Where is diversity with fellowship and communion? Where is affirming the image of God in persons who disagree? Where is welcoming with abundant and radical hospitality? Where is the church broad enough to embrace within its communion every living soul? Where is the tiny space we worked so hard to find so that we could remain in TEC?
That tiny space to stand on principle and belief has become a razor’s edge of hypocrisy, severing a tie that should have remained. That tiny space has been eliminated by a “diverse like me” mind-set in a dysfunctional polity. And the Episcopal Church, the original and legitimate Diocese of South Carolina, the Anglican Communion and God’s kingdom on Earth will be the worse for it.
An unhappy convergence of theology, morality and church policy has led to a collision with the leadership of the Episcopal Church, [Mark Lawrence]…said.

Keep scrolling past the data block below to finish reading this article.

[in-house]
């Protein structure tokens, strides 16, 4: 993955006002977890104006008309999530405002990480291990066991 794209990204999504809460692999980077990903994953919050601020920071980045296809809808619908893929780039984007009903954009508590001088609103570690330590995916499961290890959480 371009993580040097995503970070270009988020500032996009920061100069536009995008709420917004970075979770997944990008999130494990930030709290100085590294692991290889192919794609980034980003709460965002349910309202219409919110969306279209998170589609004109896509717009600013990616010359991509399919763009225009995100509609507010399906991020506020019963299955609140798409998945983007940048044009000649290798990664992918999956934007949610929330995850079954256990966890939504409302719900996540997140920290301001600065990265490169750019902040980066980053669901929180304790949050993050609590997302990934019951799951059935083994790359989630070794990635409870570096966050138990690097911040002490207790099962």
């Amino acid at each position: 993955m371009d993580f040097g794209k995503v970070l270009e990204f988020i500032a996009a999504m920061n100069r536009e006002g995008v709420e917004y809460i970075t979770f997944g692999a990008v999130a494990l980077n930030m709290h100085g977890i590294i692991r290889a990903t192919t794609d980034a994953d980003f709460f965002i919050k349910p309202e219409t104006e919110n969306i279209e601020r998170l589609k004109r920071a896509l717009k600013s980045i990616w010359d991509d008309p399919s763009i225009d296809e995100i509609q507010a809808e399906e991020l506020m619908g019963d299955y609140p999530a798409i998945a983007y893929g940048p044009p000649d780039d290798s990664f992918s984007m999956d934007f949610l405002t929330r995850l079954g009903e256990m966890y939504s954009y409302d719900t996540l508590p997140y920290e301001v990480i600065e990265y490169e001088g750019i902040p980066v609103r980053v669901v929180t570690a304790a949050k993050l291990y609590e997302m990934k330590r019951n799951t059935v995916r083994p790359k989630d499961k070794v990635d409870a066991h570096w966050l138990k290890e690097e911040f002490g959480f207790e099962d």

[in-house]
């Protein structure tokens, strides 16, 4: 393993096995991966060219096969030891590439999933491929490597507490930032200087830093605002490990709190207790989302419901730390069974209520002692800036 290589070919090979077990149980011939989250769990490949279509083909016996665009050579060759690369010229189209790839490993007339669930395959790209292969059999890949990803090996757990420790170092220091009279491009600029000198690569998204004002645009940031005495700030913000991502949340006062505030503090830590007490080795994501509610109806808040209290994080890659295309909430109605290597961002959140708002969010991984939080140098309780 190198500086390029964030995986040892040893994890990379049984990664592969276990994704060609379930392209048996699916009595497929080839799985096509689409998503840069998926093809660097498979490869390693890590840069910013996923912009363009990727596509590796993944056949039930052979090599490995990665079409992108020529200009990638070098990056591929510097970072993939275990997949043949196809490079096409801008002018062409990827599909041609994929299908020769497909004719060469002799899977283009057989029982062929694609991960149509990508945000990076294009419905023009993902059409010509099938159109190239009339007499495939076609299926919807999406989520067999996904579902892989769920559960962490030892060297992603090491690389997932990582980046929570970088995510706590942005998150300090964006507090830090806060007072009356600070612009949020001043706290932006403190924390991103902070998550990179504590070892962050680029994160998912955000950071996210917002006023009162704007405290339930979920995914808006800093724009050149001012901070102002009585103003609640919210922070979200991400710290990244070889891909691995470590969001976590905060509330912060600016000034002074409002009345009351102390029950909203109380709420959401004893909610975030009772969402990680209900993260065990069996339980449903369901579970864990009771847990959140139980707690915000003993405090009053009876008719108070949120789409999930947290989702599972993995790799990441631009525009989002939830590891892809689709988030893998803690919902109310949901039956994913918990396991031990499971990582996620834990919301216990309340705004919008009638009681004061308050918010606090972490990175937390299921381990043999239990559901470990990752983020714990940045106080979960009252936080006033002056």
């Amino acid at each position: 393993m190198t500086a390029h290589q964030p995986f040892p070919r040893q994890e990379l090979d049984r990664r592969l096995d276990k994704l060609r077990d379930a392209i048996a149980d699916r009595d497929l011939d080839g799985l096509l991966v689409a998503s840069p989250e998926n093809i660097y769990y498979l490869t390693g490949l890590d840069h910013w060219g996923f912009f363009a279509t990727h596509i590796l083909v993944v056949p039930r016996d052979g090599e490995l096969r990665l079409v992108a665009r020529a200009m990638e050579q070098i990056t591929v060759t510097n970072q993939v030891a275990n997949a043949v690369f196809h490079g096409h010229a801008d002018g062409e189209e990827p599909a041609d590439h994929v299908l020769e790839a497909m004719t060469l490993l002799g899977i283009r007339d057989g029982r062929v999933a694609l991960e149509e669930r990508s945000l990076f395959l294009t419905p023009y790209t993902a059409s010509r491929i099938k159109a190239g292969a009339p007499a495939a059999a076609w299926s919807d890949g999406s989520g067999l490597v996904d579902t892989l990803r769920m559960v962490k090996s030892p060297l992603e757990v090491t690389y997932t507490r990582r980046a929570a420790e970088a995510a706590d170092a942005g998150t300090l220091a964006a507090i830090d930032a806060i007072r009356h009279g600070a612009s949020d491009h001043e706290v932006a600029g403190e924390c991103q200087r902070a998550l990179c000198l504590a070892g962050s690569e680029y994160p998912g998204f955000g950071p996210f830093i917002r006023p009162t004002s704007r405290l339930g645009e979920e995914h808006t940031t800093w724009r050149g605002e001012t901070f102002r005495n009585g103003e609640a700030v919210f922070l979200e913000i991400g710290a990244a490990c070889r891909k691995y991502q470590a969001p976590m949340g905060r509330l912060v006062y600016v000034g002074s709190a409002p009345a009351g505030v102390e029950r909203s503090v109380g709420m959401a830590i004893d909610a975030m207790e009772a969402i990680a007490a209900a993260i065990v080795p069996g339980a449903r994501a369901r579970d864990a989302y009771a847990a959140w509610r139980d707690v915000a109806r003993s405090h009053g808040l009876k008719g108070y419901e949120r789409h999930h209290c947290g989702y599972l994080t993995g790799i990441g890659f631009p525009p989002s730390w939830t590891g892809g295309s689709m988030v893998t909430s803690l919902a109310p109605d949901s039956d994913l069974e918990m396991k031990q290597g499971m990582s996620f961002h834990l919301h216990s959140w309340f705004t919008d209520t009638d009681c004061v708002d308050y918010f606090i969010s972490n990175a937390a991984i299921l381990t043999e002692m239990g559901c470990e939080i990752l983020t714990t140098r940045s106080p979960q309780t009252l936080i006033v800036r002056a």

“We move on. Those who are not with us, you may go in peace, your properties intact. Those who have yet to decide, we give you what time you need. Persuasion is almost always the preferable policy, not coercion.”
Delegates at the convention voted overwhelmingly to pass three resolutions, the first affirming that ties with the Episcopal Church are severed, the second and third amending the constitution and canons to reflect local autonomy.
O God, who art nigh to all them that call upon thee in truth; who art thyself the Truth, whom to know is life eternal: Instruct us with thy divine wisdom, and teach us thy law; that we may know the truth and walk in it; through him in whom the truth was made manifest, even Jesus Christ, thy Son, our Lord.
–from the thought of Saint Augustine
Bless our God, O peoples, let the sound of his praise be heard, who has kept us among the living, and has not let our feet slip.
–Psalm 66: 8-9